Er, no, going wireless is of limited capacity because the radio spectrum is limited. Yes, you can get closer with time, but there is a *fundamental limit* to usable channel capacity.

    Going fibre is a much, much better idea as long as the oinks realise its not copper and stop digging it up. Of course you don't have power along a fibre (of any real amount) but for most of us having to power our home modem end would be no issue if it gave us gigabit speeds with negligible contention.

    p.s. +1 for those who point out a lot of the cable is not solid copper.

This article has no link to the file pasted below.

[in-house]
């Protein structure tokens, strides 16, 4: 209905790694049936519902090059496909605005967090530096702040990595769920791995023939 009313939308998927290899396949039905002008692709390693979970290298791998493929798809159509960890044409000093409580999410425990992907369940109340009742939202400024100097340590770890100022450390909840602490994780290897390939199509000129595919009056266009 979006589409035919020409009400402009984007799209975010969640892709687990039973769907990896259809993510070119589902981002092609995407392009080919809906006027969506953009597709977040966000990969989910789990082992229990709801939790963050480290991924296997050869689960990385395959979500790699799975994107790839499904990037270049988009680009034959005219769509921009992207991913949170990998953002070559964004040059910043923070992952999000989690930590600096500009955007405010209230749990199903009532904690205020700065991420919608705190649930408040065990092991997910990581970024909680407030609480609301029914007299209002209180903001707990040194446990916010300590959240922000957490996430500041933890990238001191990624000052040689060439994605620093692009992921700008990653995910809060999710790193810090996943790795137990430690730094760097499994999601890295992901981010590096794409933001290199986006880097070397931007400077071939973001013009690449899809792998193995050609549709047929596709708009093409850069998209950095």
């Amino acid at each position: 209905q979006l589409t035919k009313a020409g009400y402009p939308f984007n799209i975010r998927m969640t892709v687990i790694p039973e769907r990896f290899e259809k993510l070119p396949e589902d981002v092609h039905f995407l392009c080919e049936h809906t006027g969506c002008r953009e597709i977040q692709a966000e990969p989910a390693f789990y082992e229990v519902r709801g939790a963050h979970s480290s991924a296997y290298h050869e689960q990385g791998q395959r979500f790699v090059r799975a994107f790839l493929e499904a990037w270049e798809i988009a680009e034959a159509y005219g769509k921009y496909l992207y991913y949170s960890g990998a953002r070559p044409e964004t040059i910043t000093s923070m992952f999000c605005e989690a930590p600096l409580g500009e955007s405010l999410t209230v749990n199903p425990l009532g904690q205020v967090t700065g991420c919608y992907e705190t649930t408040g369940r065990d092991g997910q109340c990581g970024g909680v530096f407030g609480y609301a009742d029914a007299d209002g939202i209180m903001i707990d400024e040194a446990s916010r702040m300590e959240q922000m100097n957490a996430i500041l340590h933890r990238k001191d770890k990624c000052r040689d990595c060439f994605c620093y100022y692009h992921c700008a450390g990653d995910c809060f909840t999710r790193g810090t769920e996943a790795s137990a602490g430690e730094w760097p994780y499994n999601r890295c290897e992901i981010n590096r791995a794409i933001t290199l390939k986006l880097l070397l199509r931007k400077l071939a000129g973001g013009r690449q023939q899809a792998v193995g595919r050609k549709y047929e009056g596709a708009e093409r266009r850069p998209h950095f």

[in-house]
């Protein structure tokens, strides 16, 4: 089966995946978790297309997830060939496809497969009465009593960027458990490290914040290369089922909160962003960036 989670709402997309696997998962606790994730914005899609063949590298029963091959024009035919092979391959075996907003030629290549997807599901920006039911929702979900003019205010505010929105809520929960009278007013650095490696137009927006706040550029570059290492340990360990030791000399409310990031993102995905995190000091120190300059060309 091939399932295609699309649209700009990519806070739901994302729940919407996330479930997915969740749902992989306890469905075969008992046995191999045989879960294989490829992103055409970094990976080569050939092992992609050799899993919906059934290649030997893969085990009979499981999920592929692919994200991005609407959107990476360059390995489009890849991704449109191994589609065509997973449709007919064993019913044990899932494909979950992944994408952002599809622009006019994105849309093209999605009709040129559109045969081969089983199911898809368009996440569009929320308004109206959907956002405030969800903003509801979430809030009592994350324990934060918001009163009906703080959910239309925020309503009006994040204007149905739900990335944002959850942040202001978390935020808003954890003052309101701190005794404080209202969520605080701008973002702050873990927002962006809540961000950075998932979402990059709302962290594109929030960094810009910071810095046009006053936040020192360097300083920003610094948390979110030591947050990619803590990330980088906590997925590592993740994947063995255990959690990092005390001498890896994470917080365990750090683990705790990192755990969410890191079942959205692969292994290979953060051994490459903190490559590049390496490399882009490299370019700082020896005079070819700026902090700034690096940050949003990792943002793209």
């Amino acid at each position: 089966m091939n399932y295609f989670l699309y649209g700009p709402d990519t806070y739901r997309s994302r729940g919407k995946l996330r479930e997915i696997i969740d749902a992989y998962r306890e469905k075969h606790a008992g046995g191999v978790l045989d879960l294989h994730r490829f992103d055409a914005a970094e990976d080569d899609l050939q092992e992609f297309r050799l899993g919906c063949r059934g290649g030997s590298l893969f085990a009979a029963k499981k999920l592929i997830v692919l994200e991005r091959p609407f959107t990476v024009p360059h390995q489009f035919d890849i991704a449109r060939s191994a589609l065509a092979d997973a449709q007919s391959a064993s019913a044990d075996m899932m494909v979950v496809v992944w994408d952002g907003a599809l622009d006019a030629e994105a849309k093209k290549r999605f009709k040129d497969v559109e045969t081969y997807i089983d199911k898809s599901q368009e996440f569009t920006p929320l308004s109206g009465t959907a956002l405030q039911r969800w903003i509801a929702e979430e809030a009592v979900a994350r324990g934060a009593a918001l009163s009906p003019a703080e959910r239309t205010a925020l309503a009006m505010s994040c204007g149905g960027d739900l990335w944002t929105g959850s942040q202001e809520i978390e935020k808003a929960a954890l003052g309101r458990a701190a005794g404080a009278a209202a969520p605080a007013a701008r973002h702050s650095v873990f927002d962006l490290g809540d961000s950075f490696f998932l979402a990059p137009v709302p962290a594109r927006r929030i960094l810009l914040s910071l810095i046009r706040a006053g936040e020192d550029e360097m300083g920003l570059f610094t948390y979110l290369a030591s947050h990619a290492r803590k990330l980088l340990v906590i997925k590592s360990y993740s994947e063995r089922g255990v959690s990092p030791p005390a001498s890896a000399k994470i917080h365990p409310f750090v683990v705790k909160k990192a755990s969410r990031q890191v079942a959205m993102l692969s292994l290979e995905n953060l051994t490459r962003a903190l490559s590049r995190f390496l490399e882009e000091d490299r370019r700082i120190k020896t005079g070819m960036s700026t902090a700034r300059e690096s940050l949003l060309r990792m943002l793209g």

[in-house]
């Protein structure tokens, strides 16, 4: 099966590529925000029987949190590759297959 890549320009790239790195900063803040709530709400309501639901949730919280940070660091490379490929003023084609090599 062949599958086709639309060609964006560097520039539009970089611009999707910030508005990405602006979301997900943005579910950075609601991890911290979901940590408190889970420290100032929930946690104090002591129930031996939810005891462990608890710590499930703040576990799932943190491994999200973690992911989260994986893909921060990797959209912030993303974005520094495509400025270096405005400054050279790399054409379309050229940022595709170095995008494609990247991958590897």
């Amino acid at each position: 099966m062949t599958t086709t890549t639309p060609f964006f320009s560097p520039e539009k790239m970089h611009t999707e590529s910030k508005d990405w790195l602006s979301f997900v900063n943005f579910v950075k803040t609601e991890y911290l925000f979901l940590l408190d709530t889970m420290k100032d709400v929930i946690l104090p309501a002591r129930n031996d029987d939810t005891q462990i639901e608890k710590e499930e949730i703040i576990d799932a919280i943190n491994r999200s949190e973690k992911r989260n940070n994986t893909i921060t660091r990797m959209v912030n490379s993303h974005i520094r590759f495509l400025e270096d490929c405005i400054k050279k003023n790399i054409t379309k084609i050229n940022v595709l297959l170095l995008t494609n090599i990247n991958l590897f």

1. trashbat

      Channel capacity

      Channel capacity's not a problem. Just divvy the country into little bits and put up big walls/cages made out of all the spare metal you have lying around.

      1. Anonymous Coward
        Anonymous Coward


        those microcells/picocells/nanocells/etc, how do they connect to their operator's backbone network?

        I believe a great many of them use DSL at the moment. And are likely to carry on doing so.

        Where's the bandwidth advantage in that?

        Wireless has a place, but volume rollout of big bandwidth means fibre. There is no realistic alternative.

        1. Rob Dobs

          Fibre and Microwave actually

          Well in the US anyways...not so sure about UK.

          Both carry plenty of bandwidth to break into hundreds of multiple slow "smart"phone connections.

          Microwave has the benefit of low cost not having to dig up street, or pay for leased conduit under ground.